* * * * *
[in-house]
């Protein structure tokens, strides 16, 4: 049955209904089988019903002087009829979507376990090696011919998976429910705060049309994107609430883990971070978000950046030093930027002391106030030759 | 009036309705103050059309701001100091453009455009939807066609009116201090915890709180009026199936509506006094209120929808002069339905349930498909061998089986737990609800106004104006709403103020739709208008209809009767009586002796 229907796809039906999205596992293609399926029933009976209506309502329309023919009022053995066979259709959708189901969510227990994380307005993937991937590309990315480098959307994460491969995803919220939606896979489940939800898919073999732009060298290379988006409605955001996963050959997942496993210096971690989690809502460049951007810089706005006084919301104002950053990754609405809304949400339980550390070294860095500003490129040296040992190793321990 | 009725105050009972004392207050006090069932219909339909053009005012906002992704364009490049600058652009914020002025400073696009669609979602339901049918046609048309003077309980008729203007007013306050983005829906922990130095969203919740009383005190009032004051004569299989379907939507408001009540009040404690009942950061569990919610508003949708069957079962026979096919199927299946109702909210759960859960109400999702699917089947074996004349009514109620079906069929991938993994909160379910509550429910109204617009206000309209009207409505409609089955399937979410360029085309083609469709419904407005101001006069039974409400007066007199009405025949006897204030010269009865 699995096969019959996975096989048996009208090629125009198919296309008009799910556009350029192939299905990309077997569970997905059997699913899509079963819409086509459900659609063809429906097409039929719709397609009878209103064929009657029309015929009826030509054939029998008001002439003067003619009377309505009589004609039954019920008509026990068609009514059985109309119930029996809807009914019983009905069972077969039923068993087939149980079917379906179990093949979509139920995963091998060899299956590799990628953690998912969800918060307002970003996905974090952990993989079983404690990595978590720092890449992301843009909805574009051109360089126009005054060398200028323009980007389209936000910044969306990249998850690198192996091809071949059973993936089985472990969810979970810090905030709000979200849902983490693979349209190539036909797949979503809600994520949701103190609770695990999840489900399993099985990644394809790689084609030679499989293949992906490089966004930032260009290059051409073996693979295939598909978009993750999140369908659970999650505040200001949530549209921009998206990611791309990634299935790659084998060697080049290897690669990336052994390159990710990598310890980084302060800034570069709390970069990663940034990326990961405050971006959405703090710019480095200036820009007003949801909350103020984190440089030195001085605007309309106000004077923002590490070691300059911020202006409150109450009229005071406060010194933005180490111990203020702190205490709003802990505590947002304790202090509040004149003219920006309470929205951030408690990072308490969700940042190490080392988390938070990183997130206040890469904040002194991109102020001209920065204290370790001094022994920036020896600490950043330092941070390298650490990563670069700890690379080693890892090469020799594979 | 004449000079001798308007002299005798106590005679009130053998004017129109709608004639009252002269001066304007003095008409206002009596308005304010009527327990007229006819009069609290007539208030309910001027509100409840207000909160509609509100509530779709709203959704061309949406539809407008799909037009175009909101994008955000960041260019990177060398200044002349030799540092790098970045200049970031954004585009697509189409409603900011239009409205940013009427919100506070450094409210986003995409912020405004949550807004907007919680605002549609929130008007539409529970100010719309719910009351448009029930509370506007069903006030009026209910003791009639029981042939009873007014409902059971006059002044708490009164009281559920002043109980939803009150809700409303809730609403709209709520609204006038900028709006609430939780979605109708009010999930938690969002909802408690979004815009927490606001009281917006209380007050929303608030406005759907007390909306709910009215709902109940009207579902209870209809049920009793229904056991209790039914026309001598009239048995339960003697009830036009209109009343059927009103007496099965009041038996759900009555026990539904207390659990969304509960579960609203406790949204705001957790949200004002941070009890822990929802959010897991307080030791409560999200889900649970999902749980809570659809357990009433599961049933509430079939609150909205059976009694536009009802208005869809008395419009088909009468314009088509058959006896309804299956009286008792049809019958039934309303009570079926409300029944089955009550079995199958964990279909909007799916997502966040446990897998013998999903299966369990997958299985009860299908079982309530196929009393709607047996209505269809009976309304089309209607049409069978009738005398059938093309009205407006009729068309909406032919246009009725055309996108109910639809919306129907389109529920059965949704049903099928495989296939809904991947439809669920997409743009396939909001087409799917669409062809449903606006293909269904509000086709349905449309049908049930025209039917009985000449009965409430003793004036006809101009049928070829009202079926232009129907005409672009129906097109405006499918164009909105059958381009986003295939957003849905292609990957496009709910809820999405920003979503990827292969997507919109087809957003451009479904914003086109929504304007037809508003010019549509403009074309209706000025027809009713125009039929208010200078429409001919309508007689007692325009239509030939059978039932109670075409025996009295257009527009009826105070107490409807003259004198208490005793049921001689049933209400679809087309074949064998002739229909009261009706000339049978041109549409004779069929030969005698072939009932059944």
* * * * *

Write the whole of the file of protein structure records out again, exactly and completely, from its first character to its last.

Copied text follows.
[in-house]
């Protein structure tokens, strides 16, 4: 049955209904089988019903002087009829979507376990090696011919998976429910705060049309994107609430883990971070978000950046030093930027002391106030030759 | 009036309705103050059309701001100091453009455009939807066609009116201090915890709180009026199936509506006094209120929808002069339905349930498909061998089986737990609800106004104006709403103020739709208008209809009767009586002796 229907796809039906999205596992293609399926029933009976209506309502329309023919009022053995066979259709959708189901969510227990994380307005993937991937590309990315480098959307994460491969995803919220939606896979489940939800898919073999732009060298290379988006409605955001996963050959997942496993210096971690989690809502460049951007810089706005006084919301104002950053990754609405809304949400339980550390070294860095500003490129040296040992190793321990 | 009725105050009972004392207050006090069932219909339909053009005012906002992704364009490049600058652009914020002025400073696009669609979602339901049918046609048309003077309980008729203007007013306050983005829906922990130095969203919740009383005190009032004051004569299989379907939507408001009540009040404690009942950061569990919610508003949708069957079962026979096919199927299946109702909210759960859960109400999702699917089947074996004349009514109620079906069929991938993994909160379910509550429910109204617009206000309209009207409505409609089955399937979410360029085309083609469709419904407005101001006069039974409400007066007199009405025949006897204030010269009865 699995096969019959996975096989048996009208090629125009198919296309008009799910556009350029192939299905990309077997569970997905059997699913899509079963819409086509459900659609063809429906097409039929719709397609009878209103064929009657029309015929009826030509054939029998008001002439003067003619009377309505009589004609039954019920008509026990068609009514059985109309119930029996809807009914019983009905069972077969039923068993087939149980079917379906179990093949979509139920995963091998060899299956590799990628953690998912969800918060307002970003996905974090952990993989079983404690990595978590720092890449992301843009909805574009051109360089126009005054060398200028323009980007389209936000910044969306990249998850690198192996091809071949059973993936089985472990969810979970810090905030709000979200849902983490693979349209190539036909797949979503809600994520949701103190609770695990999840489900399993099985990644394809790689084609030679499989293949992906490089966004930032260009290059051409073996693979295939598909978009993750999140369908659970999650505040200001949530549209921009998206990611791309990634299935790659084998060697080049290897690669990336052994390159990710990598310890980084302060800034570069709390970069990663940034990326990961405050971006959405703090710019480095200036820009007003949801909350103020984190440089030195001085605007309309106000004077923002590490070691300059911020202006409150109450009229005071406060010194933005180490111990203020702190205490709003802990505590947002304790202090509040004149003219920006309470929205951030408690990072308490969700940042190490080392988390938070990183997130206040890469904040002194991109102020001209920065204290370790001094022994920036020896600490950043330092941070390298650490990563670069700890690379080693890892090469020799594979 | 004449000079001798308007002299005798106590005679009130053998004017129109709608004639009252002269001066304007003095008409206002009596308005304010009527327990007229006819009069609290007539208030309910001027509100409840207000909160509609509100509530779709709203959704061309949406539809407008799909037009175009909101994008955000960041260019990177060398200044002349030799540092790098970045200049970031954004585009697509189409409603900011239009409205940013009427919100506070450094409210986003995409912020405004949550807004907007919680605002549609929130008007539409529970100010719309719910009351448009029930509370506007069903006030009026209910003791009639029981042939009873007014409902059971006059002044708490009164009281559920002043109980939803009150809700409303809730609403709209709520609204006038900028709006609430939780979605109708009010999930938690969002909802408690979004815009927490606001009281917006209380007050929303608030406005759907007390909306709910009215709902109940009207579902209870209809049920009793229904056991209790039914026309001598009239048995339960003697009830036009209109009343059927009103007496099965009041038996759900009555026990539904207390659990969304509960579960609203406790949204705001957790949200004002941070009890822990929802959010897991307080030791409560999200889900649970999902749980809570659809357990009433599961049933509430079939609150909205059976009694536009009802208005869809008395419009088909009468314009088509058959006896309804299956009286008792049809019958039934309303009570079926409300029944089955009550079995199958964990279909909007799916997502966040446990897998013998999903299966369990997958299985009860299908079982309530196929009393709607047996209505269809009976309304089309209607049409069978009738005398059938093309009205407006009729068309909406032919246009009725055309996108109910639809919306129907389109529920059965949704049903099928495989296939809904991947439809669920997409743009396939909001087409799917669409062809449903606006293909269904509000086709349905449309049908049930025209039917009985000449009965409430003793004036006809101009049928070829009202079926232009129907005409672009129906097109405006499918164009909105059958381009986003295939957003849905292609990957496009709910809820999405920003979503990827292969997507919109087809957003451009479904914003086109929504304007037809508003010019549509403009074309209706000025027809009713125009039929208010200078429409001919309508007689007692325009239509030939059978039932109670075409025996009295257009527009009826105070107490409807003259004198208490005793049921001689049933209400679809087309074949064998002739229909009261009706000339049978041109549409004779069929030969005698072939009932059944």